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Micro-retail spaces planned in Drake-area mixed-use project

Small spaces will ease costs of starting new businesses, city official says


The mixed-use development planned on the block east of Drake University’s Des Moines campus will feature micro-retail units proving popular with business startups nationwide.

“It’s good entrepreneurial space that supports someone starting out and they don’t have to go deep into their budget to build out a space,” Dan Drendel, principal of Slingshot Architect, said during a recent Des Moines Urban Review Board meeting. “We’re seeing these spaces getting leased by all kinds of different uses in other cities.”

Construction is expected to begin in fall 2022 on the first phase of a $22 million mixed-use project planned on the north half of a block bounded by 24th and 25th streets and University and Carpenter avenues.

Merge Urban Development, a Cedar Falls firm partnering with Drake, plans to construct two five-story mixed-used buildings with a total of 110,000 square feet of space, including 8,200 square feet of ground-level commercial space with units measuring 800 square feet or smaller.

Similar spaces in other cities have attracted scooter-rental businesses, coffee shops, takeout restaurants and clothing boutiques, Drendel said. Businesses that lease the micro-units share lobby areas and restrooms, reducing overhead costs.

“This will allow someone starting a business to jump into the entrepreneurial world a little more easily,” said Naomi Hamlett, Des Moines’ economic development coordinator.

The micro-retail spaces will be located in the building planned on the northwest corner of the block with spaces fronting Carpenter Avenue and 25th Street.

Having several smaller retailers lease space “gives us front doors along the street,” Drendel said after the meeting. “Instead of a large single-user on a corner that only gives us one entry point, having several entry points really extends the retail corridor and provides vitality to the neighborhood.”

Businesses that outgrow the micro-retail spaces typically move into large retail bays in neighborhoods, creating more space for other startups, Drendel said. “It creates a commercial ecosystem.”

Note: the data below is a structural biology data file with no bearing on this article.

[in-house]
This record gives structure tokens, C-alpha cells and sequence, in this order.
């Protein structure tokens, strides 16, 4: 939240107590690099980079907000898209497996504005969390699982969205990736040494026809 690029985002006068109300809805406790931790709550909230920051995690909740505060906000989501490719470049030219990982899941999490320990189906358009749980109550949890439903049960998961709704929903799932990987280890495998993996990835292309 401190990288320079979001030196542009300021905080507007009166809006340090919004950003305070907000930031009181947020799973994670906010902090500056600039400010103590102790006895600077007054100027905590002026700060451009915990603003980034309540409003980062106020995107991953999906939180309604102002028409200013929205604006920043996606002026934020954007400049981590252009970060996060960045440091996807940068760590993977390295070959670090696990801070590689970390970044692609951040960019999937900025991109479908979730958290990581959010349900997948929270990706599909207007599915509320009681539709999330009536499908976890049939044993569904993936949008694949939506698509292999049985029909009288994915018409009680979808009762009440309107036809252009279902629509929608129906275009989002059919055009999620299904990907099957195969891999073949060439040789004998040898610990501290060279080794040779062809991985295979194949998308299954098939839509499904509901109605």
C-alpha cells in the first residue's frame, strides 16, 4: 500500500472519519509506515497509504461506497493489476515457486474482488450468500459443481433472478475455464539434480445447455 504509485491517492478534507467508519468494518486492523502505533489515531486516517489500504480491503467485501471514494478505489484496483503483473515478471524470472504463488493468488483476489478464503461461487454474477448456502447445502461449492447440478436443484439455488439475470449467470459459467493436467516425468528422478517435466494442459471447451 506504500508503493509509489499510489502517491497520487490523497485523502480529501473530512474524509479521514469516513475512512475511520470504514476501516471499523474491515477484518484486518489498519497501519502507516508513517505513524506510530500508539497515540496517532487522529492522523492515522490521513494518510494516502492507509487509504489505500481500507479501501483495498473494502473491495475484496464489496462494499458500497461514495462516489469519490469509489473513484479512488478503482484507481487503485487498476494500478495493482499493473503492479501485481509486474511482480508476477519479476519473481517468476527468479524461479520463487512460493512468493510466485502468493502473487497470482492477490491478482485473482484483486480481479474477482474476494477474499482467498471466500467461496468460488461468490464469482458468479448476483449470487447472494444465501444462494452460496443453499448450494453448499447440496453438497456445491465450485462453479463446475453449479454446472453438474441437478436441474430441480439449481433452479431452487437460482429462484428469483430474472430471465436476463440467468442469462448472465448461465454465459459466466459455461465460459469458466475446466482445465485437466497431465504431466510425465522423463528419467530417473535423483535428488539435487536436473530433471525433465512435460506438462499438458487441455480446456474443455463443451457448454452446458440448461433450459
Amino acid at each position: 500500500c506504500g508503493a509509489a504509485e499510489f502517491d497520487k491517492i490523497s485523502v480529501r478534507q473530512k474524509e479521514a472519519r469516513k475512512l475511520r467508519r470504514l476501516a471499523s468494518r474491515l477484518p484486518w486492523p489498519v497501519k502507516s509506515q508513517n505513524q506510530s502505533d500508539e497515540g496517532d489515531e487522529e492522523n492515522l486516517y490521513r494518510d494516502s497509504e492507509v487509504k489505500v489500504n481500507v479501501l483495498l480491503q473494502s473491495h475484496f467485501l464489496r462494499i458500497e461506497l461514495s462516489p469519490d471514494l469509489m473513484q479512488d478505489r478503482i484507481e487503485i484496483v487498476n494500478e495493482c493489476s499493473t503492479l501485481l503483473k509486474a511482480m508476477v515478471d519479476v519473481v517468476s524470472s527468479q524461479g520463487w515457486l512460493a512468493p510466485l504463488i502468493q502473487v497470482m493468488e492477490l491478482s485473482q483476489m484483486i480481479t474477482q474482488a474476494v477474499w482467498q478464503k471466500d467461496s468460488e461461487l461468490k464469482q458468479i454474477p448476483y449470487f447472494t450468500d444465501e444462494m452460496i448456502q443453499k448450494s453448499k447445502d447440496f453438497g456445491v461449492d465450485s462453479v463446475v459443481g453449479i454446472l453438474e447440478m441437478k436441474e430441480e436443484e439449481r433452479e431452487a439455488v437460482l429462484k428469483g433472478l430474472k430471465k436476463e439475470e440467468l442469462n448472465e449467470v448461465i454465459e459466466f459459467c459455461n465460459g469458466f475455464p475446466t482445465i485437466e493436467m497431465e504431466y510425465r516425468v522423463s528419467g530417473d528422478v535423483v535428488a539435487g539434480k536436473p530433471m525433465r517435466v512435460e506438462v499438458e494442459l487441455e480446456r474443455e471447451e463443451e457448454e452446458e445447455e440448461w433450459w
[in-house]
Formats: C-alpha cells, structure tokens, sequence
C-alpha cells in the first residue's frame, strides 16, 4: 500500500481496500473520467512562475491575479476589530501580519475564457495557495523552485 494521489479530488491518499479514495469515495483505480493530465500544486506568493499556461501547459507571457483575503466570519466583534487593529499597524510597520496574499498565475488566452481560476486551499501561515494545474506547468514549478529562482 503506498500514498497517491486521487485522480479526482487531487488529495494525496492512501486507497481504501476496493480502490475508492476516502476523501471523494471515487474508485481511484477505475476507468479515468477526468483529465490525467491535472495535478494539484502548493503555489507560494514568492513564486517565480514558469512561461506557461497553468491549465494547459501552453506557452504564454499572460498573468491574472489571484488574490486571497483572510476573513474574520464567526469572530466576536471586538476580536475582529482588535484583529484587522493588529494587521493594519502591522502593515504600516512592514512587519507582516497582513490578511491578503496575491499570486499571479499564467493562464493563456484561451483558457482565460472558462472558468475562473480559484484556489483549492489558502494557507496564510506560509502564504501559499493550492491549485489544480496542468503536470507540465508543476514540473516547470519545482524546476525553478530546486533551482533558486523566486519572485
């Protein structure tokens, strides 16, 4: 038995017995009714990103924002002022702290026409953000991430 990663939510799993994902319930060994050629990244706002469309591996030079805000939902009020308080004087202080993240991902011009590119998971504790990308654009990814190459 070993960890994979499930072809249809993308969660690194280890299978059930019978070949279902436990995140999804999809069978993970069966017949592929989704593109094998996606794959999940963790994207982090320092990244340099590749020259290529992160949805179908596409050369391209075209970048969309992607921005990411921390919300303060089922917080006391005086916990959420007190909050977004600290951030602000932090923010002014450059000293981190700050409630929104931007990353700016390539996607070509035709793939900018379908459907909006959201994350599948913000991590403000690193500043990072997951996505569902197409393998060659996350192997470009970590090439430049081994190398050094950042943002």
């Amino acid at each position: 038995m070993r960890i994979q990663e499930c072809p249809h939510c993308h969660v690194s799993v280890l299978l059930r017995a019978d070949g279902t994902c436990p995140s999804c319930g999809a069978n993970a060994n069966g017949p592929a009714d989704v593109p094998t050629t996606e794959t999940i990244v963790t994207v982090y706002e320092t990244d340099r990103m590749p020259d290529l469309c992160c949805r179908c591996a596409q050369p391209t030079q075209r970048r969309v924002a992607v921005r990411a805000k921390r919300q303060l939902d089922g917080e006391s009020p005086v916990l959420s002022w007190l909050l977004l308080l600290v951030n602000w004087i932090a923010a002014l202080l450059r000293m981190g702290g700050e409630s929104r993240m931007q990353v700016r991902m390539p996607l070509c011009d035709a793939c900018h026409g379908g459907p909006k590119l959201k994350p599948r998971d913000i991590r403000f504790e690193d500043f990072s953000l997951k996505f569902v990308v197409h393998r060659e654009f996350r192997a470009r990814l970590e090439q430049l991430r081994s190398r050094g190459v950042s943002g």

The redevelopment of the block east of Drake was first announced in June 2019.

“This is going to transform the Dogtown corridor,” Drake President Marty Martin said at the time. Dogtown “is a great arts, culture, commercial district, and this is really going to supercharge that.”

Drake owns all but three parcels in the block. The university will sell the land to Merge Urban Development, according to a city document. Two parcels on the block are owned by U.S. Bank; the other is owned by Varsity Cinema LLC. Neither property owner plans to sell, and they both will remain on the block, according to the city document.

The theater is being renovated and the project is expected to be completed in early 2022.

U.S. Bank “was unwilling to work with us on a transition out of their current space,” Brent Dahlstrom, managing partner of Merge Urban Development, wrote in an email. The roadblock delayed the project and caused the redesign of the project, Dahlstrom wrote.

U.S. Bank officials could not be reached for comment.

The Des Moines City Council has approved preliminary terms of a development agreement with Merge Urban Development, which would receive up to $5 million in tax increment financing over 15 years. The council on Feb. 7 will hold a public hearing on designating the area as an urban renewal area. If approved, the project will be able to receive the tax incentives.

Merge Urban Development also has received workforce housing tax credits from the Iowa Finance Authority.

The project’s 116 residential units will include studios and one- and two-bedroom units. Twenty percent of the units will be rented at what are deemed affordable rates; the remainder will be market rate.

The project will include four electric vehicle charging stations and rooftop solar arrays.

Construction is expected to be completed by spring 2024. Slingshot Architecture is the project’s architect; Bolton + Menk is its landscape architect.

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